Sunday, June 05, 2011

How About Mohan Baidya For Premier?

Maoist chairman Pushpa Kamal Dahal doesn’t want to become prime minister again, a loyalist said the other day. Everyone that matters – India, China, US, UK, and EU – wants his deputy, Baburam Bhattarai, in the top job, according to one of his key supporters.
In the Nepali Congress, Sher Bahadur Deuba and Ram Chandra Poudel both want the premiership so bad they are working hard to keep each other out. And it gets better. Jay Prakash Prasad Gupta of the breakaway Madhesi Janadhikar Forum has staked his claim. If for no other reason than the fact that his is only party that has a republican suffix to it. And, meanwhile, even the fiercest critics of Prime Minister Jhal Nath Khanal in his CPN-UML don’t want him to step down right away.
But let not your hearts be troubled. On the constitution-drafting front – the real job before the nation, in case you missed it – things are moving, if spasmodically. So much so that the otherwise downbeat Nilambar Acharya, who heads the drafting panel, believes it may be possible to have a rudimentary text ready within schedule. (Maila Baje feels Acharya bears watching. He always tends to be the first to sound the bells of doom, for understandable reasons.)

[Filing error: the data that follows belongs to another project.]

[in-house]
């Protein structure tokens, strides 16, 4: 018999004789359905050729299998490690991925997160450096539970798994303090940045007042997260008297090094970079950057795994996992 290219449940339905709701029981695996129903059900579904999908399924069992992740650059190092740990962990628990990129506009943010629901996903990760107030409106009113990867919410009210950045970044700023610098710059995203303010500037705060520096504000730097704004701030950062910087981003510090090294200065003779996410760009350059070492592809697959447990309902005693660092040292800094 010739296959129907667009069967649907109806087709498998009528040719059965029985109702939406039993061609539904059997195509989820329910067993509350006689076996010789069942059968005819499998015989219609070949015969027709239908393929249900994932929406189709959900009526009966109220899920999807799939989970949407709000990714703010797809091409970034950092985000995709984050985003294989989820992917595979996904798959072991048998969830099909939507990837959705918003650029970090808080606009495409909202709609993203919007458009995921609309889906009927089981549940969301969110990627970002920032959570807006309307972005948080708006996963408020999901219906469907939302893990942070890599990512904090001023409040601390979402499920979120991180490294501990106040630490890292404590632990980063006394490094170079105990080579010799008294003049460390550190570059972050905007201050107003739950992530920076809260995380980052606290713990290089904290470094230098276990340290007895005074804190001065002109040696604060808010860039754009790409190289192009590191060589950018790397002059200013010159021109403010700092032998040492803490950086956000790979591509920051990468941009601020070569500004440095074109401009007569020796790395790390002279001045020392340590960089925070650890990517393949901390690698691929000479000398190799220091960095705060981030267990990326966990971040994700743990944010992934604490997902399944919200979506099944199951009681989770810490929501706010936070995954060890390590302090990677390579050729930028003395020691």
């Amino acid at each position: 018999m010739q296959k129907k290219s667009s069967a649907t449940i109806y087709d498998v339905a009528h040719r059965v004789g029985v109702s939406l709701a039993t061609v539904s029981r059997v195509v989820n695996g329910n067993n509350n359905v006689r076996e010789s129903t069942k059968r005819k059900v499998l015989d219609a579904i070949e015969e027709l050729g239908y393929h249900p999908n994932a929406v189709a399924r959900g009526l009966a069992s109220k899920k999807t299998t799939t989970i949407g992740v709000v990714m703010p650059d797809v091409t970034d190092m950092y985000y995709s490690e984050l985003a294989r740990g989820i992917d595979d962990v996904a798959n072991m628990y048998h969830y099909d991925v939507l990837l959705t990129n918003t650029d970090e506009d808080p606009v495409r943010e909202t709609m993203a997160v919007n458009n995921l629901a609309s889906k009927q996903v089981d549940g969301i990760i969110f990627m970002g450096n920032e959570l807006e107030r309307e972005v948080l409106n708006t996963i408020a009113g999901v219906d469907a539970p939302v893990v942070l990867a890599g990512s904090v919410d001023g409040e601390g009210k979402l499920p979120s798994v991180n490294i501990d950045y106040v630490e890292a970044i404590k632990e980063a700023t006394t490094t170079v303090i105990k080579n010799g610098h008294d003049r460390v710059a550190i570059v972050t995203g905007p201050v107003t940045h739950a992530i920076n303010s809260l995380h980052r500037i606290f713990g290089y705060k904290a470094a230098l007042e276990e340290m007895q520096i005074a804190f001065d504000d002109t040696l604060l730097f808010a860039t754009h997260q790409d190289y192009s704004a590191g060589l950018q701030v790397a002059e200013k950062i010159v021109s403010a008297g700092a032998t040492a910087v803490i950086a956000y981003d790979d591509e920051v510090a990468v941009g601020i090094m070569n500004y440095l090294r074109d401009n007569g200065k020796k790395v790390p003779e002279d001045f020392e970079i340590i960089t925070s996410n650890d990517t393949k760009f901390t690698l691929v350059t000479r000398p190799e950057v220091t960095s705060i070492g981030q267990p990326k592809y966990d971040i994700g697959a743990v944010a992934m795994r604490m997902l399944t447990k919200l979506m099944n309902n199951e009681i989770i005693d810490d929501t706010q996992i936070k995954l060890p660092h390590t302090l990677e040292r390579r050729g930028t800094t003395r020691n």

In another spur to the process, if not exactly to peace, Dahal has decided to remove his PLA guards. The decision is based on the recent decision of the Army Integration Special Committee, which decided to send all combatants deployed for security of Maoist leaders to their respective cantonments within a week.
Realizing the importance of their presence at home, four members of the special committee – Dr. Ram Sharan Mahat, Barshaman Pun, Ishwor Pokharel and Jay Prakash Prasad Gupta – cancelled a long scheduled trip to the US. Their ardor was not shared by Madhav Kumar Nepal, Sujata Koirala and Hisila Yami, who left on a trip to Bangladesh. They probably thought they could cover the distance in time, should things come to that. In any case, the attacks on the Facebook fraternity as good-for-nothing do-gooders has somewhat abated.
The latest word is that the Maoists, if they cannot get Bhattarai, would put up Ram Bahadur Thapa ‘Badal’ for the premiership. Considering all that has happened since Dahal stepped down, the peace process would probably need a Maoist premier to get anywhere approximating a step ahead. For good or ill, Bhattarai’s intellectual firepower and Badal’s military genius has brought Nepal where it is today. So both are worthy contenders.
But since the past is no longer the preponderant issue, how about Mohan Baidya as prime minister? The hardliner seems to be everyone’s problem today. There is a great chance he will refuse and insist on his candidate, Badal. (Baidya even quit his constituent assembly seat after taking all the trouble to get elected.) If Baidya refuses, he will have committed himself a little more staunchly to the old-style Maoist communism he keeps threatening us with. But what if he agrees? Wouldn’t that be progress?